By Danielle Cater
North Jefferson News
Would you be classified as an encourager or a discourager? This past weekend, I was reminded of what a difference our input has on those around us. Your actions and comments have a heavy bearing on the people around you whether you realize it or not.
Just think of the high school student who is full of excitement to tell their teacher of their decision to follow their example and become a teacher themselves. They approach the conversation with fire in their eyes as they dream of filling the minds of their own students one day. Then the teacher snarkily remarks, “Well, I hope you don’t like making money then.”
That conversation could have a life changing influence on that student. Our reaction to others effects them.
I’ve noticed in the past couple of months that people’s reactions can weigh heavy on your mind even if you don’t care to think about it. Your thoughts matter to those closest to you, so be careful about how you react and display your innermost feelings.
We have the power to encourage those around us to do great things, or we have the power to pour water all over their fire and vigor and leave them feeling stupid and useless to accomplish what they had in their heart to do.
A little word of encouragement may be all that your child needs in order to be better at baseball, but if you are constantly letting them know what they did wrong on every play, they may never want to try to get better.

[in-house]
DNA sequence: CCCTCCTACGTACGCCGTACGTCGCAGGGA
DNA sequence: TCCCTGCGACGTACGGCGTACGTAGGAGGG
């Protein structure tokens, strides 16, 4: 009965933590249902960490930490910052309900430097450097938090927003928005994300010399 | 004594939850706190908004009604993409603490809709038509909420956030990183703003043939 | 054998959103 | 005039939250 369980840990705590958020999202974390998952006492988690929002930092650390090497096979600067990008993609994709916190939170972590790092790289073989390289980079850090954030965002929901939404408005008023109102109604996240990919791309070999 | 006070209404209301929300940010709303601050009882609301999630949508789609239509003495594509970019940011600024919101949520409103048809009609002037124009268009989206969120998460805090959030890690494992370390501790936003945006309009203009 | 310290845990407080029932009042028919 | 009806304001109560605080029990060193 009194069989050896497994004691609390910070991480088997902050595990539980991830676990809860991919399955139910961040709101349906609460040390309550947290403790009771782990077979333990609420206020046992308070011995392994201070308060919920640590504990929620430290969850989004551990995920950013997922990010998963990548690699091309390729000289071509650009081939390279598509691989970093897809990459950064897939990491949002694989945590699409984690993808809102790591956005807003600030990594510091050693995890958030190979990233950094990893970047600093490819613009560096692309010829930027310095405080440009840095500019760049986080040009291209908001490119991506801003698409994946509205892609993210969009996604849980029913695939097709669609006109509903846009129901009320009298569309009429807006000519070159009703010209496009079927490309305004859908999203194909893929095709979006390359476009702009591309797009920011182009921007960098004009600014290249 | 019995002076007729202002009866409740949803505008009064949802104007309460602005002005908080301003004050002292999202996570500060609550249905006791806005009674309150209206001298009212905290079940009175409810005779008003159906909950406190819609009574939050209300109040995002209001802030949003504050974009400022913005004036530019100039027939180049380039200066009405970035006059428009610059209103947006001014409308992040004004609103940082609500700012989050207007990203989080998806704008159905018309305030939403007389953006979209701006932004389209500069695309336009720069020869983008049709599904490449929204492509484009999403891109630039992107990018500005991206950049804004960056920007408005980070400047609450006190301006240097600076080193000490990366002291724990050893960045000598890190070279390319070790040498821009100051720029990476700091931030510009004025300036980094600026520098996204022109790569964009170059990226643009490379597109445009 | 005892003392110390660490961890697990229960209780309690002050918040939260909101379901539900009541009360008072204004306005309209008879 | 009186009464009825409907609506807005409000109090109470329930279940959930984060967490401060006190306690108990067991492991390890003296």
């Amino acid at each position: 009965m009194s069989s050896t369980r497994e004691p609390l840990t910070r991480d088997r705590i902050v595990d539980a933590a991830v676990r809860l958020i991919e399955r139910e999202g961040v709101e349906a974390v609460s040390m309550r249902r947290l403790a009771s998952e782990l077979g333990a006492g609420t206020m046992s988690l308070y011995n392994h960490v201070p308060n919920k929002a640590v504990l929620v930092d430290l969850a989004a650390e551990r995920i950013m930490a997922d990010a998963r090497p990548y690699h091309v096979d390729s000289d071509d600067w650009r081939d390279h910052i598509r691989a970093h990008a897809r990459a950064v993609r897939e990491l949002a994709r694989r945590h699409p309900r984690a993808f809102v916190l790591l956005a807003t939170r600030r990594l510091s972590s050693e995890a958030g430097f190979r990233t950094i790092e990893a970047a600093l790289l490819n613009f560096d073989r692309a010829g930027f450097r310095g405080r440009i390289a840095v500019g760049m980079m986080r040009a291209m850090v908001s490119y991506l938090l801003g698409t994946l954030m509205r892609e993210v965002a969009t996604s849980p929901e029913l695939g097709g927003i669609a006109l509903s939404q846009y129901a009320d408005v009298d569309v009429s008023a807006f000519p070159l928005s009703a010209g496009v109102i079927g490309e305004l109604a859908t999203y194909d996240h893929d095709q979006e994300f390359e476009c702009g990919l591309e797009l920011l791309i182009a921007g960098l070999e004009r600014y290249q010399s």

Use positive reinforcement and see if that doesn’t make a difference, not only in the child, but also in your relationship with him or her. This could also be applied to our work relationships. Think of the employees who have an idea to improve company sales. When they pitch the idea to the boss, they have the power to give them the tools to make the idea take off and see what happens, or they can discourage the employees and make them feel like they wasted their time to even bring the idea up. When we feel like we can’t do anything good to better our circumstances, we get in a rut and that leads to unhappy employees and disgruntled individuals.
This principle could also apply to married couples. Think of the newly engaged couple who wants nothing more than to just be together. They hold hands and steal every kiss they can sneak in. They think of each other throughout the day and anxiously await their date nights together. When you see them, you can either congratulate them on the happiness that they have found, or you can say things like, “Well, that will wear off soon.” or “Just wait until the honeymoon is over.” What good does it do to try to discourage people?
If someone has discouraged you lately, use it as an opportunity to prove them wrong. Student, keep your excitement and get that teaching degree. Child, practice hard so that you can be MVP next year in baseball. Employee, keep coming up with new and innovative ideas, and engaged couple, keep the honeymoon going past the fiftieth anniversary. Instead of letting nay-sayers throw water on your fire, use it as gasoline to fan the flames.